7 Note: If MIC 2 mcg/mL, alternative therapies are recommended. -Bacteremia (S. aureus [methicillin-resistant]) (unlabeled use; Liu, 2011): : 15-20. mg/kg/dose every 8-12 hours for 2-6 weeks depending on severity -Brain abscess, subdural empyema, spinal epidural abscess (S. aureus [methicillin- resistant]) (unlabeled use; Liu, 2011): : 15-20 mg/kg/dose every 8-12 hours for 4- 6 weeks (some experts combine with rifampin). -Endocarditis: -Native valve (Enterococcus, Vancomycin MIC 4 mg/L) (unlabeled use; Gould, 2012): : 1000 mg every 12 hours for 4-6 weeks (combine with gentamicin for 4-6 weeks).
8 -Native valve (S. aureus [methicillin-resistant]) (unlabeled use; Liu, 2011): : 15-20. mg/kg/dose every 8-12 hours for 6 weeks (European guidelines support the entire duration of therapy to be 4 weeks and in combination with rifampin [Gould, 2012]). -Native or prosthetic valve (streptococcal [penicillin MIC > mg/L or patient intolerant to penicillin]) (unlabeled use; Gould, 2012): : 1000 mg every 12. hours for 4-6 weeks (combine with gentamicin for at least the first 2. weeks); Note: The longer duration of treatment (ie, 6 weeks) should be used for patients with prosthetic valve endocarditis.
9 -Prosthetic valve (Enterococcus, Vancomycin MIC 4 mg/L) (unlabeled use; Gould, 2012): : 1000 mg every 12 hours for 6 weeks (combine with gentamicin for 4-6. weeks). -Prosthetic valve (S. aureus [methicillin-resistant]) (unlabeled use; Liu, 2011): : 15- 20 mg/kg/dose every 8-12 hours for at least 6 weeks (combine with rifampin for the entire duration of therapy and gentamicin for the first 2 weeks). -Endophthalmitis (unlabeled use): Intravitreal: Usual dose: 1 mL NS instilled into vitreum; may repeat administration, if necessary, in 2-3 days, usually in combination with ceftazidime or an aminoglycoside (Kelsey, 1995).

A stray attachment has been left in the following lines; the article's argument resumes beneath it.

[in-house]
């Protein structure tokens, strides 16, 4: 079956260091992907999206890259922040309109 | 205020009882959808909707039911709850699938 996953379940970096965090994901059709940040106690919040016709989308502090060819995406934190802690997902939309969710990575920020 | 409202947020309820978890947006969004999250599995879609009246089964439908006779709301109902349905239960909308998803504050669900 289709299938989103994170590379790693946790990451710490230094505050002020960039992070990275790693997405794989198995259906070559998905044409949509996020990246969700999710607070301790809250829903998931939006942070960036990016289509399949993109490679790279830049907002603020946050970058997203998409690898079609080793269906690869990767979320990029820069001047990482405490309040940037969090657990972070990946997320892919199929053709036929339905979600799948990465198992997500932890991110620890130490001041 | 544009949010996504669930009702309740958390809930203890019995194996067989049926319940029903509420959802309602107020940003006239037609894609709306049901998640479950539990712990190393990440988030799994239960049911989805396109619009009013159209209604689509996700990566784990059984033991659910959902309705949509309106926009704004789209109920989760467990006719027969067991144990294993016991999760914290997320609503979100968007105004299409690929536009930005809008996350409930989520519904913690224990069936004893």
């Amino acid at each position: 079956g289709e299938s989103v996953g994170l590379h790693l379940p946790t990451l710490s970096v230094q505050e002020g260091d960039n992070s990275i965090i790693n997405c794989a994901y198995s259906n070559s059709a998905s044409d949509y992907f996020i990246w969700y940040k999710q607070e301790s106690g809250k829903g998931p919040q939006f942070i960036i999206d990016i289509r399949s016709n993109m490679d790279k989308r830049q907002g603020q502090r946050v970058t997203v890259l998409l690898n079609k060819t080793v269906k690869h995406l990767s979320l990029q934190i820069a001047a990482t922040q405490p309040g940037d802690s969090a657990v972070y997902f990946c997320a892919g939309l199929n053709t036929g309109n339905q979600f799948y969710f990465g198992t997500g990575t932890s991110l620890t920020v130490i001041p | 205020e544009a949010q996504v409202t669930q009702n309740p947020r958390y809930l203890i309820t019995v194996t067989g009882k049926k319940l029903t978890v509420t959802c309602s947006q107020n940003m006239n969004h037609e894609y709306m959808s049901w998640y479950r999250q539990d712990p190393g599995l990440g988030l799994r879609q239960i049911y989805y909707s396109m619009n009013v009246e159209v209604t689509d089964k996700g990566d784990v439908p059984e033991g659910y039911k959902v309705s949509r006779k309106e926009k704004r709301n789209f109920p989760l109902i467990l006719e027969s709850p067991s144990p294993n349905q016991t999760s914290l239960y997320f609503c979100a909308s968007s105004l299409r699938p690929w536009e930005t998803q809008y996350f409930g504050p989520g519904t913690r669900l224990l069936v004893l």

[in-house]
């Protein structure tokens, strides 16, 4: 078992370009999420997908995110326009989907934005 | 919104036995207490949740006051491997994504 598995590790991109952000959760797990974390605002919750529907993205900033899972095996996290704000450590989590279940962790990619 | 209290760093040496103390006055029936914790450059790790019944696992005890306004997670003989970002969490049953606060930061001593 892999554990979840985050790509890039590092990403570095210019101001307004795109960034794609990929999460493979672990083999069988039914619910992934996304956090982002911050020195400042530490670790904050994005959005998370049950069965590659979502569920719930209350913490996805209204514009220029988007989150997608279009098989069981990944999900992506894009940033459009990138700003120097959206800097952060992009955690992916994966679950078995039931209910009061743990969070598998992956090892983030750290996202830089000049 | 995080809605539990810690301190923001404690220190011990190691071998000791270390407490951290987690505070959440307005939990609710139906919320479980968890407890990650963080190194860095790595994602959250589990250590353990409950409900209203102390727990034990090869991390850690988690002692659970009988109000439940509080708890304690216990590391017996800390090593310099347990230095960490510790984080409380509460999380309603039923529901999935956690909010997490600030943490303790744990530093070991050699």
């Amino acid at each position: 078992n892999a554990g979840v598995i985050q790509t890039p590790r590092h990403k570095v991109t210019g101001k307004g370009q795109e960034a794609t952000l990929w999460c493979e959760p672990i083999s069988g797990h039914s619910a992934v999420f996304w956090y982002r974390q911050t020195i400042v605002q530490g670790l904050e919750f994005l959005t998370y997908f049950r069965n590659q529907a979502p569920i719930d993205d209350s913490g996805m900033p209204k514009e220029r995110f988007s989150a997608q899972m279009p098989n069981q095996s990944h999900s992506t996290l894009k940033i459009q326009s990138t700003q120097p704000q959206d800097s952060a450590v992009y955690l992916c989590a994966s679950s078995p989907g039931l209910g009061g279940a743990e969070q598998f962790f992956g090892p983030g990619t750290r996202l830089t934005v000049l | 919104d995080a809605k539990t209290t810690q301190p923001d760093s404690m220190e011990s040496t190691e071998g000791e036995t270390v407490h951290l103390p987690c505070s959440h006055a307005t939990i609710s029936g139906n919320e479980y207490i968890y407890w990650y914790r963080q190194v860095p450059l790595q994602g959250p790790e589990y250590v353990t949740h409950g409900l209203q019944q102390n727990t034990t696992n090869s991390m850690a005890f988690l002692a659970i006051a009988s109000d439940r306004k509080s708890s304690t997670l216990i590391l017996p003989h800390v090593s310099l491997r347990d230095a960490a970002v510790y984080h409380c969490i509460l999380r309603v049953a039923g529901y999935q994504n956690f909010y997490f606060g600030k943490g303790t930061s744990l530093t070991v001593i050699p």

10 Note: Based on concerns for retinotoxicity, some clinicians have recommended using a lower dose of ;. may repeat in 3-4 days, if necessary (Gan, 2001). -Osteomyelitis (S. aureus [methicillin-resistant]) (unlabeled use; Liu, 2011): : 15-20. mg/kg/dose every 8-12 hours for a minimum of 8 weeks (some experts combine with rifampin). -Prosthetic joint infection (unlabeled use; Osman, 2013): : Adults: -Enterococcus spp (penicillin-susceptible or resistant), Propionibacterium acnes, streptococci (beta-hemolytic): 15 mg/kg every 12 hours for 4-6 weeks, followed by an oral antibiotic suppressive regimen Note: For penicillin-susceptible or -resistant Enterococcus spp, consider addition of an aminoglycoside; in penicillin-susceptible Enterococcus, beta-hemolytic streptococcus or Propionibacterium acnes infections, only use Vancomycin if patient has penicillin allergy.